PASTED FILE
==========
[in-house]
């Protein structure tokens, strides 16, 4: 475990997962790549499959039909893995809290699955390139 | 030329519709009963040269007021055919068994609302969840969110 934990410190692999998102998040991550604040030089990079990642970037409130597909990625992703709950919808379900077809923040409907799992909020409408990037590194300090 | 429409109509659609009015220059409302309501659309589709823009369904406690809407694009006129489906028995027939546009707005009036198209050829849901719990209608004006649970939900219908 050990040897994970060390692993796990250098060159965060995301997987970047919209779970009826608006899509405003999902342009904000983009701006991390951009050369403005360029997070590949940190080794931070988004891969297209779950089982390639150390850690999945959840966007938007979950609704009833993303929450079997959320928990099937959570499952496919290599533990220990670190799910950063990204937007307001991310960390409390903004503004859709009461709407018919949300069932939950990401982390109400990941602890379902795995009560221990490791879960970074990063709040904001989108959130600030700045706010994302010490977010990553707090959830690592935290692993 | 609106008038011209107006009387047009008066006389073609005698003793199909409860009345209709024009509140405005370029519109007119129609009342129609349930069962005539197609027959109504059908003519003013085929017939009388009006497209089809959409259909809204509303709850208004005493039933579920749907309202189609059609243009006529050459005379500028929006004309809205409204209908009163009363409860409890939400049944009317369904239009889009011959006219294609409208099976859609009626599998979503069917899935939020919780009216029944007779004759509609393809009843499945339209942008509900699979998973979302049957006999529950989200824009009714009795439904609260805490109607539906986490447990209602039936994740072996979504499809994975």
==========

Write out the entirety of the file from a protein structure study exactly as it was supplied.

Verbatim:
[in-house]
């Protein structure tokens, strides 16, 4: 475990997962790549499959039909893995809290699955390139 | 030329519709009963040269007021055919068994609302969840969110 934990410190692999998102998040991550604040030089990079990642970037409130597909990625992703709950919808379900077809923040409907799992909020409408990037590194300090 | 429409109509659609009015220059409302309501659309589709823009369904406690809407694009006129489906028995027939546009707005009036198209050829849901719990209608004006649970939900219908 050990040897994970060390692993796990250098060159965060995301997987970047919209779970009826608006899509405003999902342009904000983009701006991390951009050369403005360029997070590949940190080794931070988004891969297209779950089982390639150390850690999945959840966007938007979950609704009833993303929450079997959320928990099937959570499952496919290599533990220990670190799910950063990204937007307001991310960390409390903004503004859709009461709407018919949300069932939950990401982390109400990941602890379902795995009560221990490791879960970074990063709040904001989108959130600030700045706010994302010490977010990553707090959830690592935290692993 | 609106008038011209107006009387047009008066006389073609005698003793199909409860009345209709024009509140405005370029519109007119129609009342129609349930069962005539197609027959109504059908003519003013085929017939009388009006497209089809959409259909809204509303709850208004005493039933579920749907309202189609059609243009006529050459005379500028929006004309809205409204209908009163009363409860409890939400049944009317369904239009889009011959006219294609409208099976859609009626599998979503069917899935939020919780009216029944007779004759509609393809009843499945339209942008509900699979998973979302049957006999529950989200824009009714009795439904609260805490109607539906986490447990209602039936994740072996979504499809994975």